Jonathan Franzen, Literary Franzia

When it comes to the Jonathan Wunderkinds — successful novelists Franzen, Lethem, and Safran Foer — we tend to pick our battles. That is to say, we'll focus maybe on the work or media flurry surrounding one Jonathan at a time, lest we confuse our Illuminated Fortresses with our Twenty-Seventh Incredibly Loud Disappontments.

Lately, we've been fluffing the Safran Foer of Jonathans, if only because he keeps buying up Brooklyn and furthering the existence of Elijah Wood. But the October issue of Harper's has broken our concentration with a cover story in defense of experimental fiction which, more or less, reminds us that the Franzen of Jonathans — who typically hates experimental fiction or any other literary stuffs that don't result in immediate fame and fortune — is a bit of an asshole. It's heady stuff to tackle before 9 A.M., but a choice bit of Franzenism comes from an online dialogue with New Yorker editor Ben Greenman, as reprinted in the article:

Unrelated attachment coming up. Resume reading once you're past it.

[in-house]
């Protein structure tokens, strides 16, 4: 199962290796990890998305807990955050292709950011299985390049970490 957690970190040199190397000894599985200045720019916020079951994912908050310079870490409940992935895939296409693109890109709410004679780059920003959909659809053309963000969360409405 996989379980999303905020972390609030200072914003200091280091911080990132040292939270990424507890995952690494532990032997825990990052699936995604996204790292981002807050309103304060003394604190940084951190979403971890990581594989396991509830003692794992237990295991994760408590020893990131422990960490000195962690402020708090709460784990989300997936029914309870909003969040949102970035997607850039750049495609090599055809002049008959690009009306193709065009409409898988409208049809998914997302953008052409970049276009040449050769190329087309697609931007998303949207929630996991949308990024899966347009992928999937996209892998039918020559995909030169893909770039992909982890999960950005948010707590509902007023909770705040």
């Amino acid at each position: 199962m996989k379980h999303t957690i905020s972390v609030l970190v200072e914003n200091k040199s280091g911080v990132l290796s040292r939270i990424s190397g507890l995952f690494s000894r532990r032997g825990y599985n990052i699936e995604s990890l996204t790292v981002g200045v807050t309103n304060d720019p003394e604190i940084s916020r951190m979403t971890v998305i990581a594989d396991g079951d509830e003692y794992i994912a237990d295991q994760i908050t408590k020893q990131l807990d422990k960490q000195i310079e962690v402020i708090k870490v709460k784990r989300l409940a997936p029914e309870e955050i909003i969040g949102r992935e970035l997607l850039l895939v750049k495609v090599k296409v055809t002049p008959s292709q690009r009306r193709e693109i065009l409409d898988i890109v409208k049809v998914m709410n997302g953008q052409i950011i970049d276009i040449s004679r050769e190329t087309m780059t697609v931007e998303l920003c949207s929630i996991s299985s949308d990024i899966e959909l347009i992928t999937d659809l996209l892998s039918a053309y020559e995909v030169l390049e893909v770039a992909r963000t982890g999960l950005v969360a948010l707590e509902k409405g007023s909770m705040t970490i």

If somebody is thinking of investing fifteen or twenty hours in reading a book of mine — fifteen or twenty hours that could be spent at the movies, or online, or an extreme-sports environment — the last thing I want to do is punish them with needless difficulty.

Excuse us? We read The Corrections and most certainly felt punished with a needless meandering narrative. Sure, it was easy to read, but given Franzen's unabashed condescension, we'd rather have our intelligence insulted by a Golden Book.

Excerpt: Why Experimental Fiction Threatens to Destroy Publishing, Jonathan Franzen, and Life as We Know It [Harper's]